Reroute: Bypass Tunnel Path Computation for Bandwidth Protection", work
in progress.
[MUM] Mummert, V. S., "Network Management and Its Implementation on the [MUM] Mummert, V. S., "Network Management and Its Implementation on the
No. 4ESS, International Switching Symposium", Japan, 1976. No. 4ESS, International Switching Symposium", Japan, 1976.
[NAK] Nakagome, Y., Mori, H., Flexible Routing in the Global [NAK] Nakagome, Y., Mori, H., Flexible Routing in the Global
Communication Network, Proceedings of ITC-7, Stockholm, 1973. Communication Network, Proceedings of ITC-7, Stockholm, 1973.
[MPLS-ARCH] Rosen, E., et. al., "Multiprotocol Label Switching [MPLS-ARCH] Rosen, E., et. al., "Multiprotocol Label Switching
Architecture," RFC 3031, January 2001. Architecture," RFC 3031, January 2001.
[RDM] Le Faucheur, F., "Russian Dolls Bandwidth Constraints Model for [RDM] Le Faucheur, F., "Russian Dolls Bandwidth Constraints Model for
Diff-Serv-aware MPLS Traffic Engineering", work in progress. Diff-Serv-aware MPLS Traffic Engineering", work in progress.
[RFC2026] Bradner, S., "The Internet Standards Process -- Revision 3", [RFC2026] Bradner, S., "The Internet Standards Process -- Revision 3",
BCP 9, RFC 2026, October 1996. BCP 9, RFC 2026, October 1996.
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CT under overload conditions, CT under overload conditions,
4. protection against QoS degradation, at least of the high-priority CTs 4. protection against QoS degradation, at least of the high-priority CTs
(e.g. high-priority voice, high-priority data, etc.), and (e.g. high-priority voice, high-priority data, etc.), and
5. reasonably simple, i.e., does not require additional IGP extensions 5. reasonably simple, i.e., does not require additional IGP extensions
and minimizes signaling load processing requirements. and minimizes signaling load processing requirements.
The use of any given bandwidth constraint model has significant impacts The use of any given bandwidth constraint model has significant impacts
on the performance of a network, as explained later. Therefore, the on the performance of a network, as explained later. Therefore, the
criteria used to select a model must enable us to evaluate how a criteria used to select a model must enable us to evaluate how a
particular model delivers its performance, relative to other models. Lai particular model delivers its performance, relative to other models. Lai
[LAI, MAM1] has analyzed the MA and RD models and provided valuable [LAI, DSTE-PERF] has analyzed the MA and RD models and provided valuable
insights into the relative performance of these models under various insights into the relative performance of these models under various
network conditions. network conditions.
In environments where preemption is not used, MAM is attractive because In environments where preemption is not used, MAM is attractive because
a) it is good at achieving isolation, and b) it achieves reasonable a) it is good at achieving isolation, and b) it achieves reasonable
bandwidth efficiency with some QoS degradation of lower classes. When bandwidth efficiency with some QoS degradation of lower classes. When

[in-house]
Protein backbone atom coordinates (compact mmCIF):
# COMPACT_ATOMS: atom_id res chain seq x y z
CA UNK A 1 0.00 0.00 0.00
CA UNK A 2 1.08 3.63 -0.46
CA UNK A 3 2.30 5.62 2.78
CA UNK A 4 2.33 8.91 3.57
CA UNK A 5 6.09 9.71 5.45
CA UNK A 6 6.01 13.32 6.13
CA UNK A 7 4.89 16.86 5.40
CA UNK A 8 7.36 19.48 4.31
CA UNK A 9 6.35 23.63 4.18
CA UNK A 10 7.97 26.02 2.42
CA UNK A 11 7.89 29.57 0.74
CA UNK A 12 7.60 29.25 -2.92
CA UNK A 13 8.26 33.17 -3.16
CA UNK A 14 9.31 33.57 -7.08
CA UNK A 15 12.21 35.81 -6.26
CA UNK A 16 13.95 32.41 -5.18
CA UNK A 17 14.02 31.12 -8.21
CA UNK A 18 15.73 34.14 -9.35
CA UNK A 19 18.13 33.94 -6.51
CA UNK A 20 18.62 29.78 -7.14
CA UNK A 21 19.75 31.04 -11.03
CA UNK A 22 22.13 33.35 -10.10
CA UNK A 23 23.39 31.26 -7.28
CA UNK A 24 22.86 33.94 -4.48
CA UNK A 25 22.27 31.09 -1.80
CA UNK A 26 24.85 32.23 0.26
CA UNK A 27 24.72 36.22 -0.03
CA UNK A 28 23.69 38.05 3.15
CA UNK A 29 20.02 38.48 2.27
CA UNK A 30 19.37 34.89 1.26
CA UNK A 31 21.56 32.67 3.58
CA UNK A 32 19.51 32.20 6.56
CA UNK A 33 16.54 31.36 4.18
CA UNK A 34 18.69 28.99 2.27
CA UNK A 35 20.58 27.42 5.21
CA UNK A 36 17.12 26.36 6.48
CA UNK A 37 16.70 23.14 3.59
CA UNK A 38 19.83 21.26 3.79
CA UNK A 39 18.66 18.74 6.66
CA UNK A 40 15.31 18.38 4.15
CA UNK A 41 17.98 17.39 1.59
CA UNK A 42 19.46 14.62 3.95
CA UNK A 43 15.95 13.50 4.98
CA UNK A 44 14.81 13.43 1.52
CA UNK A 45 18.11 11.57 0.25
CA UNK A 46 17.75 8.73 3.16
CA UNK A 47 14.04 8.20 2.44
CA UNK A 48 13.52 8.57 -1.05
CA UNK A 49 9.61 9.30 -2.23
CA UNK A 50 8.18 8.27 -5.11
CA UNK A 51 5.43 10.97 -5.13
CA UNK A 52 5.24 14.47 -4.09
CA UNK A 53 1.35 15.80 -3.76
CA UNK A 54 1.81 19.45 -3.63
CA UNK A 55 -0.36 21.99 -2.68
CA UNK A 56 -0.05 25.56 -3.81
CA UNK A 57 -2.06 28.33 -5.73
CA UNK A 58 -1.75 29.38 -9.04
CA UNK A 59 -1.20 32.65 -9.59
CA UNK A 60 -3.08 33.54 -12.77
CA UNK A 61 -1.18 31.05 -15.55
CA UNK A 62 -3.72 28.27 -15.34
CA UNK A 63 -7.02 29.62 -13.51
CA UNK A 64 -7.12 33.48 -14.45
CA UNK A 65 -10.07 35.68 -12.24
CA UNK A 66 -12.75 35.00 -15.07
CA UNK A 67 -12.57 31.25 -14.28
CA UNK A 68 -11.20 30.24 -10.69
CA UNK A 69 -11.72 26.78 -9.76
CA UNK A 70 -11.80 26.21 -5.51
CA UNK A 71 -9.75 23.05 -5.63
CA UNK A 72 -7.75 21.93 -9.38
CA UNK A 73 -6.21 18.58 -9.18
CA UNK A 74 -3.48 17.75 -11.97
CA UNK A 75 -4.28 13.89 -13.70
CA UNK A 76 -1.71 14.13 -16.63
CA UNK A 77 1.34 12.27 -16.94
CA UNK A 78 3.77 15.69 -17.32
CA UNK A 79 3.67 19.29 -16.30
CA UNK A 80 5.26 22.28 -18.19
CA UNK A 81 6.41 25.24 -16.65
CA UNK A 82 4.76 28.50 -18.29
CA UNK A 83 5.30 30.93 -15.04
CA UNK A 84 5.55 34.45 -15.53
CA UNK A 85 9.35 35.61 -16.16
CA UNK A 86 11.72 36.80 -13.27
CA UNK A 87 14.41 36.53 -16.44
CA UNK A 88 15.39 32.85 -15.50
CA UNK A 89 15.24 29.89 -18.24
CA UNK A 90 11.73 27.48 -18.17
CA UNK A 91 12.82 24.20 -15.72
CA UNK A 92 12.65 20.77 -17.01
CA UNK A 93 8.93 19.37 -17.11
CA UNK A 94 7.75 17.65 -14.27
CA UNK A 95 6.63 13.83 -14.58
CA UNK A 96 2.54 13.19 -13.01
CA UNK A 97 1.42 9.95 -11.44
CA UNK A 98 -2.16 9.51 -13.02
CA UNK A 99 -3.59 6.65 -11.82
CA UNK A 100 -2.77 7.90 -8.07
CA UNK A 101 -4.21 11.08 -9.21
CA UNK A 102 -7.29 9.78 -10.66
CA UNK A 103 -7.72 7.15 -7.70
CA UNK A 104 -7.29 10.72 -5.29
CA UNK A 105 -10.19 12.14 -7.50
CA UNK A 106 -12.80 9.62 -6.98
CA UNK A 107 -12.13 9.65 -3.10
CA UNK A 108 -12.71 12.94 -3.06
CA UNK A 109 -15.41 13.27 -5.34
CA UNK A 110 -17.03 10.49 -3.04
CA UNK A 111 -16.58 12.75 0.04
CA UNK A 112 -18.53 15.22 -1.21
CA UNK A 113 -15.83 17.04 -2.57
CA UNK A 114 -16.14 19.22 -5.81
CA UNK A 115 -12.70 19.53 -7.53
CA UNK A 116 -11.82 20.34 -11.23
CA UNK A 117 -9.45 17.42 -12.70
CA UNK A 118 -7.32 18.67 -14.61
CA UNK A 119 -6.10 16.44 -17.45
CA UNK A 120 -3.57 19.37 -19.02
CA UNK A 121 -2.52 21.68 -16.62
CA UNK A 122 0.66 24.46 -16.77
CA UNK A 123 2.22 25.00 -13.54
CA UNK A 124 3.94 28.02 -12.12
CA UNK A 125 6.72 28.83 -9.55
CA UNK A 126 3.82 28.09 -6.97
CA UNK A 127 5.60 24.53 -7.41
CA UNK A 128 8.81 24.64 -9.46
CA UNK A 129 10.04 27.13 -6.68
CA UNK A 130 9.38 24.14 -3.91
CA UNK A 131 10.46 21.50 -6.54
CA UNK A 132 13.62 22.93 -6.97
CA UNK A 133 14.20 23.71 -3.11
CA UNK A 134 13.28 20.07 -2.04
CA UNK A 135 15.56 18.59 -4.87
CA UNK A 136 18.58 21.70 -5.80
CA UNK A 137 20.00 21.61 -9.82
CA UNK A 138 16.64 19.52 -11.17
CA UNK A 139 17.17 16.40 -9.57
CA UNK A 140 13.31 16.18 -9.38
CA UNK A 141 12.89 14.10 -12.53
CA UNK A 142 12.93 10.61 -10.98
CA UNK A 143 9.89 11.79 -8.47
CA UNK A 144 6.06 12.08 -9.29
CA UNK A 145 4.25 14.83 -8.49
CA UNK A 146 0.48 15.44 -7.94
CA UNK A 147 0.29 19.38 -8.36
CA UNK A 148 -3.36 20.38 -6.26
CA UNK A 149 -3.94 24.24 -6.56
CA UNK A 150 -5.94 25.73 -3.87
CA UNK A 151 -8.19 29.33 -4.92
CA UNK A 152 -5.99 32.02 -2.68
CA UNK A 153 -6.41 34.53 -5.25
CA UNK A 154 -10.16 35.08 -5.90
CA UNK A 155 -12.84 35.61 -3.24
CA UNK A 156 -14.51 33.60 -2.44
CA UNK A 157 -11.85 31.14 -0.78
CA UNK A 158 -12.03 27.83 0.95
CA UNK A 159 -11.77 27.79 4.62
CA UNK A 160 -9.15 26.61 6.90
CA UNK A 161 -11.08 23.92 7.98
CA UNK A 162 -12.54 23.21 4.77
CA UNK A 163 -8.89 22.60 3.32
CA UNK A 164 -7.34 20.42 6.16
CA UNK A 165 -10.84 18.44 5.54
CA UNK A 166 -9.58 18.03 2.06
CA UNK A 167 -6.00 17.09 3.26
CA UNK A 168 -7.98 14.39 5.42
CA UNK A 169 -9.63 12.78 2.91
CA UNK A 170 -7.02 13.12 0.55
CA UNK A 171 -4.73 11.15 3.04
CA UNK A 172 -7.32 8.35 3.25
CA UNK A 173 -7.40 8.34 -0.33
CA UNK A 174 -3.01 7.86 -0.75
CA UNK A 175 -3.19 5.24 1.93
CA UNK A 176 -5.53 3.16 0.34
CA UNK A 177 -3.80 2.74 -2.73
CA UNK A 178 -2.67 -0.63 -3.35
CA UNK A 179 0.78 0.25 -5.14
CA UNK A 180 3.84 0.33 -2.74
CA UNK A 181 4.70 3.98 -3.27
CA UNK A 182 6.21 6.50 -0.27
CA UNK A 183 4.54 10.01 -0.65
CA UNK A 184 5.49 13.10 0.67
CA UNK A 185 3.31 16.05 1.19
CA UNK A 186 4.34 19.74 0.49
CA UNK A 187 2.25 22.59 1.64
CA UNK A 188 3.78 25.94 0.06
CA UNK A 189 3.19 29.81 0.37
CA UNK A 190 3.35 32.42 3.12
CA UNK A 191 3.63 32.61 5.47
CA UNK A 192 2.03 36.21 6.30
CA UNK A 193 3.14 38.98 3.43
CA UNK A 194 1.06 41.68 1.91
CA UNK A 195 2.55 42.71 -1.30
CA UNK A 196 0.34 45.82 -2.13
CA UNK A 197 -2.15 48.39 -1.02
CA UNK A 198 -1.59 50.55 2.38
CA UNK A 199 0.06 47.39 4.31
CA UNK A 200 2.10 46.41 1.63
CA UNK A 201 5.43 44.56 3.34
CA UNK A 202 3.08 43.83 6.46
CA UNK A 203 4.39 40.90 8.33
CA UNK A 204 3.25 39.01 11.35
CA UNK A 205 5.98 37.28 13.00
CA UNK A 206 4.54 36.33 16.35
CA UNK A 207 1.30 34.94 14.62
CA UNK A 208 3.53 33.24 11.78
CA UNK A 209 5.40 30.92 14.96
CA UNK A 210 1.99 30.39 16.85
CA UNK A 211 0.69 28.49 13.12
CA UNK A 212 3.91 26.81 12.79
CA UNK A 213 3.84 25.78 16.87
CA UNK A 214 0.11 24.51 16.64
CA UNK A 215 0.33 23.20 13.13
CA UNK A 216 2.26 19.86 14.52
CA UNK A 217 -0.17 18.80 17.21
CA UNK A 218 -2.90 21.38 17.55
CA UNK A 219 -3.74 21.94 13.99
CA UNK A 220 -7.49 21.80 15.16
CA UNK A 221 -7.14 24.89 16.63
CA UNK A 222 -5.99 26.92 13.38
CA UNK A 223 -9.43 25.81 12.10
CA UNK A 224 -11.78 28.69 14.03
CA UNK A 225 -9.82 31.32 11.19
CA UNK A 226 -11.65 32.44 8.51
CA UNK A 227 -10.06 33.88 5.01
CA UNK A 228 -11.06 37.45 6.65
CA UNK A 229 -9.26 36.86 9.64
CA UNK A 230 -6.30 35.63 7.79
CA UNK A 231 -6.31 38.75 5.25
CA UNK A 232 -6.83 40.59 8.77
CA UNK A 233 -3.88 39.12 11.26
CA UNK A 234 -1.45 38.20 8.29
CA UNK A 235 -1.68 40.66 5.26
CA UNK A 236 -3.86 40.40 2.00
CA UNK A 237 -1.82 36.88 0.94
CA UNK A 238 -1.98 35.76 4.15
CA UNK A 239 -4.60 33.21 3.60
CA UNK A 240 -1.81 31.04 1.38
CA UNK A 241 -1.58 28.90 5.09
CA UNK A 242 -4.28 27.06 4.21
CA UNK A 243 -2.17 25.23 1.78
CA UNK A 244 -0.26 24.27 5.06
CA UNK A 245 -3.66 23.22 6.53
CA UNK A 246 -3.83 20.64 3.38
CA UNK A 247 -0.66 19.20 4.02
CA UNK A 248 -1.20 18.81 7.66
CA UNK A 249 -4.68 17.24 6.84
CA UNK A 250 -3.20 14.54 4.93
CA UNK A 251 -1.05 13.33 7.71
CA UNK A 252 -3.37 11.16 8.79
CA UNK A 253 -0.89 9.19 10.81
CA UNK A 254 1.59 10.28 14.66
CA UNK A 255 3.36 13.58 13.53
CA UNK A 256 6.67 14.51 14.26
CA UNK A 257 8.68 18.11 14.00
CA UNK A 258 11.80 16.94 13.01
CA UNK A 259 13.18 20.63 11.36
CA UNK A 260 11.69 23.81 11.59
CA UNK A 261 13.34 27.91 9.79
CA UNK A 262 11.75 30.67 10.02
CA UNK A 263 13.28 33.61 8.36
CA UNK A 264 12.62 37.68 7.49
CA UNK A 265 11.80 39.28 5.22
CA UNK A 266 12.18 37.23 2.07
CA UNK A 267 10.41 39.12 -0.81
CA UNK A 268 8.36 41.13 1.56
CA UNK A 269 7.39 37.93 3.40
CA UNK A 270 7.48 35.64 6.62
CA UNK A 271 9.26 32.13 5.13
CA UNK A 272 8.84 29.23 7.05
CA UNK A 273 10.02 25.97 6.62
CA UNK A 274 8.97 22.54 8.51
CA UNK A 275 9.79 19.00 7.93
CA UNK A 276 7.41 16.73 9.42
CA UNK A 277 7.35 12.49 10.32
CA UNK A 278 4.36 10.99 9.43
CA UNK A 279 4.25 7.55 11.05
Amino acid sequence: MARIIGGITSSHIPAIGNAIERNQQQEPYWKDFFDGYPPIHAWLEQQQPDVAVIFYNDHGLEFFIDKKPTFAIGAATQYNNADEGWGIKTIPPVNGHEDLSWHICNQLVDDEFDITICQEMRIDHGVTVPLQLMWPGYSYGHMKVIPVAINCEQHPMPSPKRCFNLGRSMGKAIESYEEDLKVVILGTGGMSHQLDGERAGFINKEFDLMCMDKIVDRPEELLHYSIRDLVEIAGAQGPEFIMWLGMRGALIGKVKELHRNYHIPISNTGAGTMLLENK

preemption is used, RDM is attractive because it can achieve bandwidth preemption is used, RDM is attractive because it can achieve bandwidth
efficiency under normal load. However, RDM cannot provide service efficiency under normal load. However, RDM cannot provide service
isolation under high load or when preemption is not used. isolation under high load or when preemption is not used.
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Model Model Model Model Model Model
NORMAL PRIORITY VOICE 0.00 0.91 0.8609 NORMAL PRIORITY VOICE 0.00 0.91 0.8609
HIGH PRIORITY VOICE 0.00 0.44 0.4209 HIGH PRIORITY VOICE 0.00 0.44 0.4209
NORMAL PRIORITY DATA 0.00 0.70 0.6409 NORMAL PRIORITY DATA 0.00 0.70 0.6409
HIGH PRIORITY DATA 0.00 0.44 0.4209 HIGH PRIORITY DATA 0.00 0.44 0.4209
BEST EFFORT PRIORITY DATA 0.14 1.03 0.9809 BEST EFFORT PRIORITY DATA 0.14 1.03 0.9809
Again, we can see the performance is always better when MAR bandwidth Again, we can see the performance is always better when MAR bandwidth
allocation and reservation is used. allocation and reservation is used.
Lai's results [LAI, MAM1] show the trade-off between bandwidth sharing Lai's results [LAI, DSTE-PERF] show the trade-off between bandwidth sharing
and service protection/isolation, using an analytic model of a single and service protection/isolation, using an analytic model of a single
link. He shows that RDM has a higher degree of sharing than MAM. link. He shows that RDM has a higher degree of sharing than MAM.
Furthermore, for a single link, the overall loss probability is the Furthermore, for a single link, the overall loss probability is the
smallest under full sharing and largest under MAM, with RDM being smallest under full sharing and largest under MAM, with RDM being
intermediate. Hence, on a single link, Lai shows that the full sharing intermediate. Hence, on a single link, Lai shows that the full sharing
model yields the highest link efficiency and MAM the lowest, and that model yields the highest link efficiency and MAM the lowest, and that
full sharing has the poorest service protection capability. full sharing has the poorest service protection capability.
The results of the present study show that when considering a network The results of the present study show that when considering a network
context, in which there are many links and multiple-link routing paths context, in which there are many links and multiple-link routing paths